eXtensions - Tuesday 28 March 2017
Cassandra: All Change - Downloads, Updates, a new iPhone and More (Updated)
By Graham K. Rogers
I did not update my 13" MacBook Pro as I had to teach fairly early and did not want any delays. When I did this later, in the afternoon, it was not a lengthy job. There were also updates to Keynote, Numbers and Pages, with some changes to file handling. These apps were also updated for iOS devices.
The recorded image is square format, to suit many social networking sites. When the app is opened, the camera is launched. A red button at the bottom odf the screen is for recording, and there is a selection of editing tools at the top of the screen.
As audio is off on some sites, the app has a feature to change spoken input to captions and this worked really fast in Thai as well as English. Other languages are also possible depending on the settings. Labels can also be added as can multiple emojis.
The app has a selection of filters for both movie and photo input. I saw a couple of these in the demonstration with a comic effect and a nice black & white output. Photos used may be live (from the camera) or from the Photos Library and clips are shown at the bottom of the screen. These can be re-ordered easily with a simple drag movement. Should it be needed, there is a selection of royalty-free music with the app which runs on iOS 10.3.
After this minor problem, the startup began with a link to my iCloud account and me specifying which backup I should use. As before, within minutes, apps with essential data like addresses and calendars are ready to roll, while others take a while to download. This is quite long here as I always have so many apps installed and often take such a switch to another phone as a spur to clean out some of those less-used.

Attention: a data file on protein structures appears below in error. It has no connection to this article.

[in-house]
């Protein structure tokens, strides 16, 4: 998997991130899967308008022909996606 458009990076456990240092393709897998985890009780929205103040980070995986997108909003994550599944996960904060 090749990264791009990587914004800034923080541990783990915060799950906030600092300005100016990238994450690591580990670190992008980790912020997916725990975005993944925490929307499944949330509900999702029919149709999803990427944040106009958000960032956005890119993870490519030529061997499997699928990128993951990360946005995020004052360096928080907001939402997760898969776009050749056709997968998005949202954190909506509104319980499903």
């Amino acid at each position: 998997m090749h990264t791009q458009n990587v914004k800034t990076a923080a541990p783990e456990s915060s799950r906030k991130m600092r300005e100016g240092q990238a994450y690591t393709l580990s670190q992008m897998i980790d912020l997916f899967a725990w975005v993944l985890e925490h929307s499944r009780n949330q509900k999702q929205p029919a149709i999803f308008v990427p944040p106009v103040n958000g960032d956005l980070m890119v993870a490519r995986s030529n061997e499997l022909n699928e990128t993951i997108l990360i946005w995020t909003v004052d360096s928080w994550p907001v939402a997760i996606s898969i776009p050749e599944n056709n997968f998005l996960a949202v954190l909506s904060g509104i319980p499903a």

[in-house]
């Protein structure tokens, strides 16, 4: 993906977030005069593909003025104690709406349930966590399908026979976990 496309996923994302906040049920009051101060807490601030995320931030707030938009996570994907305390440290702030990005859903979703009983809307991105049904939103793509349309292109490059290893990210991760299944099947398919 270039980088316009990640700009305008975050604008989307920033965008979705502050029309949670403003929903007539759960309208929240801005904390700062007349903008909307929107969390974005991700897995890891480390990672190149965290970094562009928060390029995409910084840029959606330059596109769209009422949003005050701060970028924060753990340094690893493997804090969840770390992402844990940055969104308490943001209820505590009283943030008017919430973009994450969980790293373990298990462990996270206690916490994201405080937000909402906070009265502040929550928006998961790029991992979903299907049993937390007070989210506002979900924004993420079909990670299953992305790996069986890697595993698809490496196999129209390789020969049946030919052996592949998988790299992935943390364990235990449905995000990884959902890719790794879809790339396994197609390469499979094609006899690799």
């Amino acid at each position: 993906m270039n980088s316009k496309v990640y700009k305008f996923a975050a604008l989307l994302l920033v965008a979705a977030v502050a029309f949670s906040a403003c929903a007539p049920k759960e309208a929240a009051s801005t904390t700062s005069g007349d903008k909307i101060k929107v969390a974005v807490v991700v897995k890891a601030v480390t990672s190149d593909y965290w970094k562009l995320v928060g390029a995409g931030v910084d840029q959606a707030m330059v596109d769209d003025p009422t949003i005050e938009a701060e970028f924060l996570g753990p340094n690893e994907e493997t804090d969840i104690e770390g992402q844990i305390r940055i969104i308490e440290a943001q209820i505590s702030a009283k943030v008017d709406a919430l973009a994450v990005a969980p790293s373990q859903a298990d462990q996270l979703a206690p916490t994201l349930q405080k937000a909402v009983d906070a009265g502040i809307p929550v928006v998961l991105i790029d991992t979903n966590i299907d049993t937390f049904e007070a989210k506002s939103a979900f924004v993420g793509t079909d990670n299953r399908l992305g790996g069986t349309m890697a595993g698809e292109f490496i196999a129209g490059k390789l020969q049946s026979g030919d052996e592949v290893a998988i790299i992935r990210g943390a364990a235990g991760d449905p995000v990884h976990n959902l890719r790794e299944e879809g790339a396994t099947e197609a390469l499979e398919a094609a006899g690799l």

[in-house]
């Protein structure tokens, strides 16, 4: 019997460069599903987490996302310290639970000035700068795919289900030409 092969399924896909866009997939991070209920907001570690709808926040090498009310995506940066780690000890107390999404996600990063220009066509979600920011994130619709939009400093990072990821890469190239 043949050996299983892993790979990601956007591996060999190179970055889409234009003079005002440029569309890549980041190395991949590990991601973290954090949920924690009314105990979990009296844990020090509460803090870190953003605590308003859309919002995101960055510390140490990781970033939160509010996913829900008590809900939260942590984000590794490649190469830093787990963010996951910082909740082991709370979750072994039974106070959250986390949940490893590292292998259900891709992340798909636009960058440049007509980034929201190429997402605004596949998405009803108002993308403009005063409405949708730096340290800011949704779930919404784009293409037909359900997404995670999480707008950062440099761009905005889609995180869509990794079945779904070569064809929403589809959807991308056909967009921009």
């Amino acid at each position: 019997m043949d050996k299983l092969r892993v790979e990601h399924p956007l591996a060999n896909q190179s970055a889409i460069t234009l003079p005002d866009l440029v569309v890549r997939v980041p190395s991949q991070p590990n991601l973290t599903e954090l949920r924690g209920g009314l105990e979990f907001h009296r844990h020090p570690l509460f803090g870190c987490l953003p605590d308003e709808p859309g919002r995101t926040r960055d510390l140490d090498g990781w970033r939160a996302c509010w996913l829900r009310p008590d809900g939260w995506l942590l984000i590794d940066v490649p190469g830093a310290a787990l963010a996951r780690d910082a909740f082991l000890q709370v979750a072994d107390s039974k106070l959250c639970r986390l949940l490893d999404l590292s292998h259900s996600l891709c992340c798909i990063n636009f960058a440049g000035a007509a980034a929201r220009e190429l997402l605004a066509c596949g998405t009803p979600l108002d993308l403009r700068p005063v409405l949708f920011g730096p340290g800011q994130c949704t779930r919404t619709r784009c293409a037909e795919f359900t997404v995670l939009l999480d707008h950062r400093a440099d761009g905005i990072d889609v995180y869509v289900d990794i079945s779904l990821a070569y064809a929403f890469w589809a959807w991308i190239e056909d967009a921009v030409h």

I had about half of what I need for full operations within an hour or so, with the iCloud data all available, although Keynote and other iWork apps were yet to arrive. Photos also began downloading and those I had taken earlier in the day were available.
What the iPhone needed before the installation could take place was for the iCloud backup to finish downloading, which is still likely to take a while. Although most apps were eventually reinstalled, a few were reluctant to download. I sought these out and tapped on the icons which showed, "Waiting" underneath. That was enough stimulation to bring them down.
All were installed, but still there was a reluctance with the iOS update over iCloud data. I saw that music was not set for automatic downloads but before I could allow that I had to access iTunes on the Mac and remove one of my authorised devices. Finally the update appeared with "Install" no longer greyed out, but each time I entered the passcode, it went back to the blue "Install" again. Sometimes it showed a totally blank screen, or unable to connect. Quit, restart, restart, quit, I was locked into a cycle.
Reluctantly, I decided to connect the iPhone to the Mac and update the old-fashioned way. According to the downloads panel in iTunes that was to take a delightful 88 minutes: really quite slow for the 2.56GB download. I gritted my teeth. This has not been the smoothest iPhone switch, probably due to the coincidental iOS update the same day.
It will all be OK in the morning. It always is.
UpdateIt was. Actually before going to sleep, the iOS 10.3 update had been installed, which allowed me to pair the Apple Watch with the new iPhone and the Watch was synchronised in turn.
I think next time I will consider starting from scratch (not using a backup).
Graham K. Rogers teaches at the Faculty of Engineering, Mahidol University in Thailand. He wrote in the Bangkok Post, Database supplement on IT subjects. For the last seven years of Database he wrote a column on Apple and Macs. He is now continuing that in the Bangkok Post supplement, Life. He can be followed on Twitter (@extensions_th)
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